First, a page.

Spread the word with Tel’s video

Which leads me to a very important point.  When you read this review about Stirling, you might be tempted to think that Ceroc Scotland and indeed the whole Ceroc community is in good health.  But we should not take it for granted.

For this wonderful dance scene to flourish, it needs the constant input of new people to sustain it.  Please show this video to all your non-dancing friends.  Show them what a fabulous time we all have, and remember to tell them how friendly we all are.

One last wonderful photo from Tel’s album

Tel’s  album has some wonderful images and many of the photos will find a use as featured images on peoples Facebook Pages.  Before I feature one last picture from his album I’d like to thank Tel on behalf of everyone for his work on the night itself and his careful selection.

Tel took almost a thousand snaps on the night, but carefully went through them all to select the best.

Here then is my last favourite photo.  It shows once again the sheer joy of the night as represented by the expressions on two of the revellers faces, as they danced in the upstairs Speakeasy.  You can’t set these type of pictures up.  They are are uniquely spontaneous.  The light effect was done at the point that Tel pressed the shutter.  How he did it is of course a trade secret.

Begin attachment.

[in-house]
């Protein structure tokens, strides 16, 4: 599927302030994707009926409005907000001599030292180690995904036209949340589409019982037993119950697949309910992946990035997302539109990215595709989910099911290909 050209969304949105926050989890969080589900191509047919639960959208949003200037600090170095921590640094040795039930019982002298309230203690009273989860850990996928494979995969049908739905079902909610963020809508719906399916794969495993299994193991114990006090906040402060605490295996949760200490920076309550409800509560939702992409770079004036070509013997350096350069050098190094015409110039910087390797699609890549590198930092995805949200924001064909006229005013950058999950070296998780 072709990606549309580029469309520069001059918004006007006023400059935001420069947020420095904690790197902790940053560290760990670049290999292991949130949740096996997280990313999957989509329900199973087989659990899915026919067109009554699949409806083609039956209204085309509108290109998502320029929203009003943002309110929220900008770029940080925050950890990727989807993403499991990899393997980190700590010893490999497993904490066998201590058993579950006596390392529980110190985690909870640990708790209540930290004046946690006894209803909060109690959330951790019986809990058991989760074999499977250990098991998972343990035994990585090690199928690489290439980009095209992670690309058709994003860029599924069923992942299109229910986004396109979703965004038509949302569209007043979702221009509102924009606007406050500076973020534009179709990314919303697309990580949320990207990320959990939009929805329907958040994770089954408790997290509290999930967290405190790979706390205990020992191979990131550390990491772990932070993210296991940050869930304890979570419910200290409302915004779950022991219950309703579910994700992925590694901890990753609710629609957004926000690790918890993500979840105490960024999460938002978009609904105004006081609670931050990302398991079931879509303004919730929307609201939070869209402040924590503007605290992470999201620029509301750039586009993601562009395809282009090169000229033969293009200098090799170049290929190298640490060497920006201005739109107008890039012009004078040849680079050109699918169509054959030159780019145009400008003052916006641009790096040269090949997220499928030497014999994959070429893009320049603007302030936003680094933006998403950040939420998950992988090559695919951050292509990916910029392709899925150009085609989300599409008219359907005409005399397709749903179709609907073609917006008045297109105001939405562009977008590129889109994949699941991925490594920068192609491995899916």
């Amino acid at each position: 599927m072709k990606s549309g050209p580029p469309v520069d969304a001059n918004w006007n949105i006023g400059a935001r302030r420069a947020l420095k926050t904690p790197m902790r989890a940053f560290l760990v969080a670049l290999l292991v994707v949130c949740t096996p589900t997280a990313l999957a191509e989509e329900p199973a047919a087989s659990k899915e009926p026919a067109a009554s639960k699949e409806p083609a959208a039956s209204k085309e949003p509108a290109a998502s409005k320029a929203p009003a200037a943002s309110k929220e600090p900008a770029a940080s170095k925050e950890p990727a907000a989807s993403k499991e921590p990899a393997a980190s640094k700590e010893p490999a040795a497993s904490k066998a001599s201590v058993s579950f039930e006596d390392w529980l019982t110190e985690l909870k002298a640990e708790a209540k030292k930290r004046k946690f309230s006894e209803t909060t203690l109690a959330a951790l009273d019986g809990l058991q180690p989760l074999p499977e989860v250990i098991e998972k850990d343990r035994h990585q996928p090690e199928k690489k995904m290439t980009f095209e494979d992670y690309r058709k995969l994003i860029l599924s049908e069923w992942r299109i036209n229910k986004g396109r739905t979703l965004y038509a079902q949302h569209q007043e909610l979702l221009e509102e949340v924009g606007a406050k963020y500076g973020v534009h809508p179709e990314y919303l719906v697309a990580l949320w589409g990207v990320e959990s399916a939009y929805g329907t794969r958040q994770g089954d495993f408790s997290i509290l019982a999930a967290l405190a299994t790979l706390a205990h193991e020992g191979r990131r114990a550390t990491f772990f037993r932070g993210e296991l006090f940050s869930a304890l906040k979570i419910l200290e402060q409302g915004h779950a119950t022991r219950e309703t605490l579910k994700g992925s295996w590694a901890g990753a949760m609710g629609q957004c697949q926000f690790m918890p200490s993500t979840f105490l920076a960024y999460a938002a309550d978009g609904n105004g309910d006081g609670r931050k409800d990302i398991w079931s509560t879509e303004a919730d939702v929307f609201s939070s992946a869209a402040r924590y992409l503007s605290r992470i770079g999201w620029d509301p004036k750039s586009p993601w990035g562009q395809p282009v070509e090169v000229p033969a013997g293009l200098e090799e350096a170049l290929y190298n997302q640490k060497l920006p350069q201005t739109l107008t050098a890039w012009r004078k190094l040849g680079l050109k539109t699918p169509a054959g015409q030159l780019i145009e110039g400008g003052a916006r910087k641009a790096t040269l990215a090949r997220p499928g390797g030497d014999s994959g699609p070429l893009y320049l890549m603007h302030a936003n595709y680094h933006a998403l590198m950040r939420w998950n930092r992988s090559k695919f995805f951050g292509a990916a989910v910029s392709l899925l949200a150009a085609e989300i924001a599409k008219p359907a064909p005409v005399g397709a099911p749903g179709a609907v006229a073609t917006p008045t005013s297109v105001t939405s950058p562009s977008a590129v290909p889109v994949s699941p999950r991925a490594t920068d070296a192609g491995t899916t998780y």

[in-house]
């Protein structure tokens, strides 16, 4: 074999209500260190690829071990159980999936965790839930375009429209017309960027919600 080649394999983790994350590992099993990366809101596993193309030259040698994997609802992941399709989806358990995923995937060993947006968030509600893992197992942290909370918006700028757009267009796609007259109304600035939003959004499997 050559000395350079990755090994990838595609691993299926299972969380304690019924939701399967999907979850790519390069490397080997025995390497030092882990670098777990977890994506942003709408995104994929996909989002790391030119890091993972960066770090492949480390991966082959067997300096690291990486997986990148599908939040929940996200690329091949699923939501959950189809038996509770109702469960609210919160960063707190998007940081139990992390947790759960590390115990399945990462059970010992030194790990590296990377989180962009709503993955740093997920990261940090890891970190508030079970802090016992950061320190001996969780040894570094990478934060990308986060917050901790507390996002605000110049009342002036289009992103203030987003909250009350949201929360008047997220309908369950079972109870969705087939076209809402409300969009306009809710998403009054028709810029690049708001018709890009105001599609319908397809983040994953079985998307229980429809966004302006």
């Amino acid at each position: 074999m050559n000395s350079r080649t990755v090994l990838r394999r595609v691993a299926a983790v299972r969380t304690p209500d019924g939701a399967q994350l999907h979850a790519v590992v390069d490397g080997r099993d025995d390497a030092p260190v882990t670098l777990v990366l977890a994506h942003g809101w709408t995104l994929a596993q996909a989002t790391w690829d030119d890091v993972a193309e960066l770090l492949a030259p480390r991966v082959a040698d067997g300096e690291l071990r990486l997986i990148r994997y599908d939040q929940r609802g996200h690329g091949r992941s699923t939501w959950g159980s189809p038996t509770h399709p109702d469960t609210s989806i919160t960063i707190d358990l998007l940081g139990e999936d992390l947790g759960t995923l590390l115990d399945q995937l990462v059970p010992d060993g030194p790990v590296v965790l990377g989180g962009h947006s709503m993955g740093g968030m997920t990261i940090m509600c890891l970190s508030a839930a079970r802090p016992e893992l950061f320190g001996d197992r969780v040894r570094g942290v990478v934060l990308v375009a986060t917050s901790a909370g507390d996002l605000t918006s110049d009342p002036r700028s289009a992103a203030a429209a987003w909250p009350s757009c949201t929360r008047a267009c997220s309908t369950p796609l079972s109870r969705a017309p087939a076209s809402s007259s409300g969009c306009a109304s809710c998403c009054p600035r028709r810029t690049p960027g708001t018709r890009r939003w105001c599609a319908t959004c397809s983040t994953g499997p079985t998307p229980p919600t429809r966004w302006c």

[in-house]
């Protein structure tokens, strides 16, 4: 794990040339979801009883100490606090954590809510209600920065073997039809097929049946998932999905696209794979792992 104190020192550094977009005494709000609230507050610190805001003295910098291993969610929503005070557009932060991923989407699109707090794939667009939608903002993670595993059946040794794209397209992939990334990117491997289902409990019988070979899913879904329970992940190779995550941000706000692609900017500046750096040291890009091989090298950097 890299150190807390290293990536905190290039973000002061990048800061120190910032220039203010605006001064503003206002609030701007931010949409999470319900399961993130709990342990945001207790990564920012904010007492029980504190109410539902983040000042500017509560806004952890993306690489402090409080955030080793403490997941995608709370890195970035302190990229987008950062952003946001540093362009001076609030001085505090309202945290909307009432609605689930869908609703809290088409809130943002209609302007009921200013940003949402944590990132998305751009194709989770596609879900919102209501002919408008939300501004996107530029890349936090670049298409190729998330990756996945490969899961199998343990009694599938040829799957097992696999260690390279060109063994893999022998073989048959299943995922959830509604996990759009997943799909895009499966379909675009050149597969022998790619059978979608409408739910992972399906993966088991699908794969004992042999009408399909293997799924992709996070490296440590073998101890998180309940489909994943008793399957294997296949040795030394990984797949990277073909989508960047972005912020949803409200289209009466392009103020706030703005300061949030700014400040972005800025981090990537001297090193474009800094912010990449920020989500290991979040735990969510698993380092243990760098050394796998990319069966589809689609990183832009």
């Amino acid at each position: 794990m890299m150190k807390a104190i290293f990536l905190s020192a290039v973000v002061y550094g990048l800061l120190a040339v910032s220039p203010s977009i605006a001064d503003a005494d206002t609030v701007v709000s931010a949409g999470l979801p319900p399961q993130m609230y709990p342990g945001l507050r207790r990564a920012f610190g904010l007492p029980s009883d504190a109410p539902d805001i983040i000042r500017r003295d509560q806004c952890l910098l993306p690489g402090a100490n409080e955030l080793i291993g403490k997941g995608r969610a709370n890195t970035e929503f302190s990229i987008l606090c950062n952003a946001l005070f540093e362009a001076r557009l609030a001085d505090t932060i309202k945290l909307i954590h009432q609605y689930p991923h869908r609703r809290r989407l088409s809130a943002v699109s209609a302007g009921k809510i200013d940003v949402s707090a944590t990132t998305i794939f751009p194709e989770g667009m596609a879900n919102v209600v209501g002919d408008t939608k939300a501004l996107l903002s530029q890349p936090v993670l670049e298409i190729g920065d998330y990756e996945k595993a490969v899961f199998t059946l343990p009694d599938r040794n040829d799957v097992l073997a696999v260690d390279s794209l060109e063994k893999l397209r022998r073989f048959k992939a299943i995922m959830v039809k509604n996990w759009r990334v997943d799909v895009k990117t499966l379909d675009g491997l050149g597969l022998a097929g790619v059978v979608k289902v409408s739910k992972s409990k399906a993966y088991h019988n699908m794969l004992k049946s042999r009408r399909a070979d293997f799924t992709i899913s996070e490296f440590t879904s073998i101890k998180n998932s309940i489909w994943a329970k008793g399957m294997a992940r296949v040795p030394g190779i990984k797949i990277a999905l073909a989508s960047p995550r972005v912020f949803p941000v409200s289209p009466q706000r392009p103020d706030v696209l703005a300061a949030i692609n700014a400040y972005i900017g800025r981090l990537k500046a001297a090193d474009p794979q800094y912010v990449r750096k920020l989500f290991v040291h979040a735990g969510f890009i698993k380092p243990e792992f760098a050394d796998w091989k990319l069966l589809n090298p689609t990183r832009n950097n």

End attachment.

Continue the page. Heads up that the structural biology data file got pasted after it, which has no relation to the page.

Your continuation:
Let’s do it all again in July

While Nicola and Sheena deserve the plaudits for creating the great vibe with their music, there was of course a whole team behind them, including Joanne and Iris who ran the desk.  I’d also like to thank Amanda and Susan for contributing their own thoughts about the night.  Oh, and thanks to the two Ms and Denise for my fabulous dances.

Which leaves me with one last thought. When can we do it all again?  The answer is Saturday 13 July, and myself and Tel already have it in our diaries.  While it’s some way off, I suspect Nicola will be putting the tickets on sale soon.  It will sell out for sure, so please keep your eye on the Ceroc Scotland Facebook Pages so you don’t miss out.

Related Articles

Tel’s Prohibition Ball Photo Album 

20 things we love about The Fresh Weekender

Nicola and Sheena’s Fresh DJ sets

Fresh Weekender SILC Classes

Fresh Weekender Chill-out Session

Nicola’s Southport Thunderball Room Debut